Checklist for Getting Your Space Ready to Rent

So you’ve picked out a space and you’re ready to rent it out for extra income. Good decision. But before you take in your first renter, run through this checklist to make sure your role as a landlord will be a smooth one.

Clean It Up

Try to look at your unit from a renter’s first impression point of view. Even if you are just renting out space for storage purposes, make sure it is clean and inviting. That means dust out all of the cobwebs, replace any cracked or broken windows, remove any nails sticking out of the walls, patch any holes in the walls or floor, and anything else that looks like a safety hazard. Think of it in terms of dollars and cents: anything that looks ugly or unclean is going to be less likely to attract a renter.

Take Pictures

Pictures say a thousand words and all that, so take several great pictures of your storage space. Make sure it is well lit and showcases all the awesome things you have to offer. Do you have windows and lots of natural sunlight? Then get a picture of that beautiful sunlight filling up the room. Do you have a security system or heavy steel doors? Get a picture of it. Let your renter imagine themselves there. If they can imagine it, and they like what are imagining, then they will be more willing to pay for it.


Red Tape

This is the less fun part about being a landlord, but it is nevertheless important. Familiarize yourself with taxes and insurance regarding your rental unit. Also, if you are not the legal owner of the property, then you must have your landlord’s permission in whatever capacity that allows you to legally sublet the space. If you are the owner, contact your home insurance company and ask them about any requirements that are needed. Finally, consult your local tax laws regarding extra income from renters.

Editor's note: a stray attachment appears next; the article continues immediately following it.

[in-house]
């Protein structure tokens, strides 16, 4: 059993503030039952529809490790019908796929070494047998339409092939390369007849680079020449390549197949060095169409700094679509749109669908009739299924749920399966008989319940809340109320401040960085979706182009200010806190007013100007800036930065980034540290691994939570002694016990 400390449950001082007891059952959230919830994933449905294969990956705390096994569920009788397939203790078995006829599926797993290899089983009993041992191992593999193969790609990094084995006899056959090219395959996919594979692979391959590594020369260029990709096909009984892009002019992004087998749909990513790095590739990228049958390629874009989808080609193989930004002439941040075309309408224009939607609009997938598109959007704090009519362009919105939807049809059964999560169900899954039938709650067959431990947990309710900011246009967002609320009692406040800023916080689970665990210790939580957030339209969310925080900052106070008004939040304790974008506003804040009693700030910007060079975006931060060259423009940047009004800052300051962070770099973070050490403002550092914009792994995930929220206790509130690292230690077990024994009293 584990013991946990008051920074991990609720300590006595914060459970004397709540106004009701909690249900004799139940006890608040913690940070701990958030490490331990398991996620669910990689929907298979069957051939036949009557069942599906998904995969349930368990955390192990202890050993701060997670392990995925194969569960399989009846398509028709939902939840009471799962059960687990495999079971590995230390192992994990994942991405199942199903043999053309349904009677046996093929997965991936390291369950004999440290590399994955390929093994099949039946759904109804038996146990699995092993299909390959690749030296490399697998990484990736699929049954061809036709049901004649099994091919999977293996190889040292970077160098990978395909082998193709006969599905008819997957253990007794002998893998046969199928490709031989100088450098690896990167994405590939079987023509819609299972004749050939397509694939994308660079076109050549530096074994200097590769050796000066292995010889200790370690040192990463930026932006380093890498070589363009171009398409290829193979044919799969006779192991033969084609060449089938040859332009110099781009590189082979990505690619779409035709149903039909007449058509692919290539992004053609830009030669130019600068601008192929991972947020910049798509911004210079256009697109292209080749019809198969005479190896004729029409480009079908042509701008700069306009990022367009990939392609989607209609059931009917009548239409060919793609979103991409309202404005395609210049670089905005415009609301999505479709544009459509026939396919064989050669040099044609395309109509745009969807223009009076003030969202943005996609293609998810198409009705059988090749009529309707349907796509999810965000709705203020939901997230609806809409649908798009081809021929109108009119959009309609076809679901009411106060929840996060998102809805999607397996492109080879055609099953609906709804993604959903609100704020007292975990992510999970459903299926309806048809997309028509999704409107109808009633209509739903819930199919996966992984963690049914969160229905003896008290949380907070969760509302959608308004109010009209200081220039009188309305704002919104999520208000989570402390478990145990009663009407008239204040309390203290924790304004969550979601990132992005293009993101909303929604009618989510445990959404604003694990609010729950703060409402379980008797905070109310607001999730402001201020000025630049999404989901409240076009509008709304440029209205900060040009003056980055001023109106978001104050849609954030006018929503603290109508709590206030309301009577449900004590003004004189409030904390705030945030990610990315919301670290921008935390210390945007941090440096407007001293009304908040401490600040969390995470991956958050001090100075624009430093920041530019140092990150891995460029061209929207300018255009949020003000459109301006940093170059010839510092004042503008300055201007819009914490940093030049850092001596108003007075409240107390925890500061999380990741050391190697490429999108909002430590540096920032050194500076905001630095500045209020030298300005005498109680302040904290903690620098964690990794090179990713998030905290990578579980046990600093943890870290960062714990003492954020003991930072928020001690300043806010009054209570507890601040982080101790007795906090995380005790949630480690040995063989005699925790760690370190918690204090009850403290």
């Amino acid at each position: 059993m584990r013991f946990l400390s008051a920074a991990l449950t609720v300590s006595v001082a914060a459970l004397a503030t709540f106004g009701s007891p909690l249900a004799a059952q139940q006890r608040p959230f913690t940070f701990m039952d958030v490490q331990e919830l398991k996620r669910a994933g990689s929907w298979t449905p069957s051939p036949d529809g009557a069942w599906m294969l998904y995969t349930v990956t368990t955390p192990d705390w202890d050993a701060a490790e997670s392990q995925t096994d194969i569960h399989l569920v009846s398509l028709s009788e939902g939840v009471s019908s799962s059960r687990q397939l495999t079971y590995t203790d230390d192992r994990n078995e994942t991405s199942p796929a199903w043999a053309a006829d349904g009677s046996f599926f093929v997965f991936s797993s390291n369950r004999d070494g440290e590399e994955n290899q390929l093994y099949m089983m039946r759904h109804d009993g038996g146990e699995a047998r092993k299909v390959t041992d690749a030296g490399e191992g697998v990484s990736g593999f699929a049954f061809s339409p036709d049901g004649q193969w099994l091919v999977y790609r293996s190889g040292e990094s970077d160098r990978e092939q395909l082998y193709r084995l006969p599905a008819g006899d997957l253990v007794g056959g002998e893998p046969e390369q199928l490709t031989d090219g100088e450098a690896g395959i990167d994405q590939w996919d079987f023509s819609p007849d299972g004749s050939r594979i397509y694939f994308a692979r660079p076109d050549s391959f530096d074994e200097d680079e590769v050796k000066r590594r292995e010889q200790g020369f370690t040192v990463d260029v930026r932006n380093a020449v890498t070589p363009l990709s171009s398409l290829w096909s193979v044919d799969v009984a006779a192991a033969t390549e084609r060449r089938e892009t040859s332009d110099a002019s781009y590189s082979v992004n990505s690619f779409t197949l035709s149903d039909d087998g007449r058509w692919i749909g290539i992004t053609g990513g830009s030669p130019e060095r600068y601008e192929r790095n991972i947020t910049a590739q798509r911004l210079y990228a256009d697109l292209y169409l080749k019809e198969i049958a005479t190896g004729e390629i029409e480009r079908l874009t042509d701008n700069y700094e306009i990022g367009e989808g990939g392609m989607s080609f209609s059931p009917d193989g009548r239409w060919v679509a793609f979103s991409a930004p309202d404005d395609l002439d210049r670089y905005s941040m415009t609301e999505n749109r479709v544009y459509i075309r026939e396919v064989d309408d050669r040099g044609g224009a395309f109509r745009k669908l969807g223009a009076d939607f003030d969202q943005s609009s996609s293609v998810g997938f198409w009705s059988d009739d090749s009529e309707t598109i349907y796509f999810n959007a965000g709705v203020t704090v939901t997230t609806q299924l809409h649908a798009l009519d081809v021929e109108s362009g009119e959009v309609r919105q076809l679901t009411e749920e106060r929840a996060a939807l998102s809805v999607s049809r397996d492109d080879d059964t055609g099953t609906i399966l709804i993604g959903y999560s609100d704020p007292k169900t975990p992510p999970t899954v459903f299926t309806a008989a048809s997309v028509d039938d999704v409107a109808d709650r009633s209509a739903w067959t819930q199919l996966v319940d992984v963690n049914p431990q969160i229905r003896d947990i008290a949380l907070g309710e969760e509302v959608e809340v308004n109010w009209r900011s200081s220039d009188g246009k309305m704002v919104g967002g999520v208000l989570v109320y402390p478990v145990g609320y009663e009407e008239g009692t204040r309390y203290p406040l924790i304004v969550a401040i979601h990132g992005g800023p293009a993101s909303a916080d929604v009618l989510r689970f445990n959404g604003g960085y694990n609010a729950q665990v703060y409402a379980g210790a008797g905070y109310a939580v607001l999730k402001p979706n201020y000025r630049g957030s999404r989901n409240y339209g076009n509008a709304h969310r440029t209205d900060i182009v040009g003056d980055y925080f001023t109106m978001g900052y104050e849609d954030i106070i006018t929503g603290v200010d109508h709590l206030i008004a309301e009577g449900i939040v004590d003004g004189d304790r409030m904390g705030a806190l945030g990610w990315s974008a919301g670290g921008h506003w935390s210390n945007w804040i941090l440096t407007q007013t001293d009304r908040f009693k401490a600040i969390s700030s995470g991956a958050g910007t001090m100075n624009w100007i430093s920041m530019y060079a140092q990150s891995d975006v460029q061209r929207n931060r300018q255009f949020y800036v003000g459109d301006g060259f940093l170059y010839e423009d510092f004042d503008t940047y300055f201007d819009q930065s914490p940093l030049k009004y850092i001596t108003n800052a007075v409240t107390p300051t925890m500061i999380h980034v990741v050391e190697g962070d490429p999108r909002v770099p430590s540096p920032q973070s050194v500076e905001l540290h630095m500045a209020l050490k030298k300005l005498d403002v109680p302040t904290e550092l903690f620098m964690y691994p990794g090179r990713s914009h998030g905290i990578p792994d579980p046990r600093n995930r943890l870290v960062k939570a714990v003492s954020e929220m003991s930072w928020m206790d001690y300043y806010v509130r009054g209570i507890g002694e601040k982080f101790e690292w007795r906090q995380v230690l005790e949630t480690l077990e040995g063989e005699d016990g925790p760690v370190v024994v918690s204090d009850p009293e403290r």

Tell Your Neighbors

Let your neighbors know that you are becoming a storage host so they are not alarmed to see people they don’t know going in and out of your garage, shed, or home when you’re not there. The last thing anyone wants is an overly zealous neighbor calling the police on someone who has every right to be there.

Have Rules

It is acceptable to have a set of rules that all parties agree to beforehand to alleviate any misunderstandings later. When renters register on Hopperstock they already understand that contraband or anything illegal is not permitted to be stored. Beyond that, you may have other rules you want to set such as hours that access is permitted; noise levels; garbage, oil, and hazardous waste disposal; rules regarding animals or pets, etc. You don’t want to have too many or unnecessary rules, but some are important to ensure that you and your renter have a good working relationship. Make the rules available in your listing agreement and also post them on the premises.

Being a storage host is an exciting prospect that doesn’t require a lot of effort on your part provided you put some initial time and thought into the process. Go through this checklist before taking your first renter and congratulate yourself for becoming a prepared and knowledgeable landlord. Now you can register your space!